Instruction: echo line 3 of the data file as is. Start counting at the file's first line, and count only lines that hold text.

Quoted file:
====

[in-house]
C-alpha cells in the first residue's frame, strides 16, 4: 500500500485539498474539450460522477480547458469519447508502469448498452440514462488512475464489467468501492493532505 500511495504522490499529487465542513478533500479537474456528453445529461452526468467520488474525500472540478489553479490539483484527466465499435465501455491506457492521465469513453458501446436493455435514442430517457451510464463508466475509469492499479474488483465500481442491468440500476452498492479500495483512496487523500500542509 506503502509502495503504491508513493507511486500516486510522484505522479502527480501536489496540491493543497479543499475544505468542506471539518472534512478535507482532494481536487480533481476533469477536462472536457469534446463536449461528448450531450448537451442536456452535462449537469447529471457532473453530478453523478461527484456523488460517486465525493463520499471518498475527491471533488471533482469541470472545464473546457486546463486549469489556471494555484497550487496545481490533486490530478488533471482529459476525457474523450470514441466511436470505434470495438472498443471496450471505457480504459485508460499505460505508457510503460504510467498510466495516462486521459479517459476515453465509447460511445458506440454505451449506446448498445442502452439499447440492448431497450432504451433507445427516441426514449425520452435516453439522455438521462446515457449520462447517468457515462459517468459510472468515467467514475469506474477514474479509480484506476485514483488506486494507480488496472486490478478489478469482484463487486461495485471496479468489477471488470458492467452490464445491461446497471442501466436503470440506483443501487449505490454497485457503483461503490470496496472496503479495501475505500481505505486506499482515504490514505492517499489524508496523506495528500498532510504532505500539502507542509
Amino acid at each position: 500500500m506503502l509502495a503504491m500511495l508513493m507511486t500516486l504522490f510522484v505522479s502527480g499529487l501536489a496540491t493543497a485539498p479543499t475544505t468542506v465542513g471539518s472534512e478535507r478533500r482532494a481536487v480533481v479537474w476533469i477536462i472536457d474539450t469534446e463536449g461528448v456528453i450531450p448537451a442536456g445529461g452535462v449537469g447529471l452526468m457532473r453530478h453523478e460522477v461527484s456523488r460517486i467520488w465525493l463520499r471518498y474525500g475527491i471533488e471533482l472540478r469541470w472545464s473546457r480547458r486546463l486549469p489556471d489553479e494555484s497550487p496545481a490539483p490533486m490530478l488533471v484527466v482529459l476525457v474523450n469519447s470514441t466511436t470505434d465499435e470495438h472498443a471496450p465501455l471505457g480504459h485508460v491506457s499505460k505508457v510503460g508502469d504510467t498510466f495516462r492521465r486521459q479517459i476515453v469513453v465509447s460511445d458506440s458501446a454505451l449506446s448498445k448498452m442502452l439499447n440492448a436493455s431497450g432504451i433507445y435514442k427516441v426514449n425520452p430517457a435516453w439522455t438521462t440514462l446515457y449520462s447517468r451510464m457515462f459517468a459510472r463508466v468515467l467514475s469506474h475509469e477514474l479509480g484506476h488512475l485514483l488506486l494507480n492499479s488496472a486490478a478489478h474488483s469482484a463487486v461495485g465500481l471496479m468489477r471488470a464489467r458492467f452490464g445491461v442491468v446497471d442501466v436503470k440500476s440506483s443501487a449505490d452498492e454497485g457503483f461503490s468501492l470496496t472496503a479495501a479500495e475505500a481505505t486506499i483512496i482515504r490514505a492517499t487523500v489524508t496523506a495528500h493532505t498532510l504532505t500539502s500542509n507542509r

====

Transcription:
Amino acid at each position: 500500500m506503502l509502495a503504491m500511495l508513493m507511486t500516486l504522490f510522484v505522479s502527480g499529487l501536489a496540491t493543497a485539498p479543499t475544505t468542506v465542513g471539518s472534512e478535507r478533500r482532494a481536487v480533481v479537474w476533469i477536462i472536457d474539450t469534446e463536449g461528448v456528453i450531450p448537451a442536456g445529461g452535462v449537469g447529471l452526468m457532473r453530478h453523478e460522477v461527484s456523488r460517486i467520488w465525493l463520499r471518498y474525500g475527491i471533488e471533482l472540478r469541470w472545464s473546457r480547458r486546463l486549469p489556471d489553479e494555484s497550487p496545481a490539483p490533486m490530478l488533471v484527466v482529459l476525457v474523450n469519447s470514441t466511436t470505434d465499435e470495438h472498443a471496450p465501455l471505457g480504459h485508460v491506457s499505460k505508457v510503460g508502469d504510467t498510466f495516462r492521465r486521459q479517459i476515453v469513453v465509447s460511445d458506440s458501446a454505451l449506446s448498445k448498452m442502452l439499447n440492448a436493455s431497450g432504451i433507445y435514442k427516441v426514449n425520452p430517457a435516453w439522455t438521462t440514462l446515457y449520462s447517468r451510464m457515462f459517468a459510472r463508466v468515467l467514475s469506474h475509469e477514474l479509480g484506476h488512475l485514483l488506486l494507480n492499479s488496472a486490478a478489478h474488483s469482484a463487486v461495485g465500481l471496479m468489477r471488470a464489467r458492467f452490464g445491461v442491468v446497471d442501466v436503470k440500476s440506483s443501487a449505490d452498492e454497485g457503483f461503490s468501492l470496496t472496503a479495501a479500495e475505500a481505505t486506499i483512496i482515504r490514505a492517499t487523500v489524508t496523506a495528500h493532505t498532510l504532505t500539502s500542509n507542509r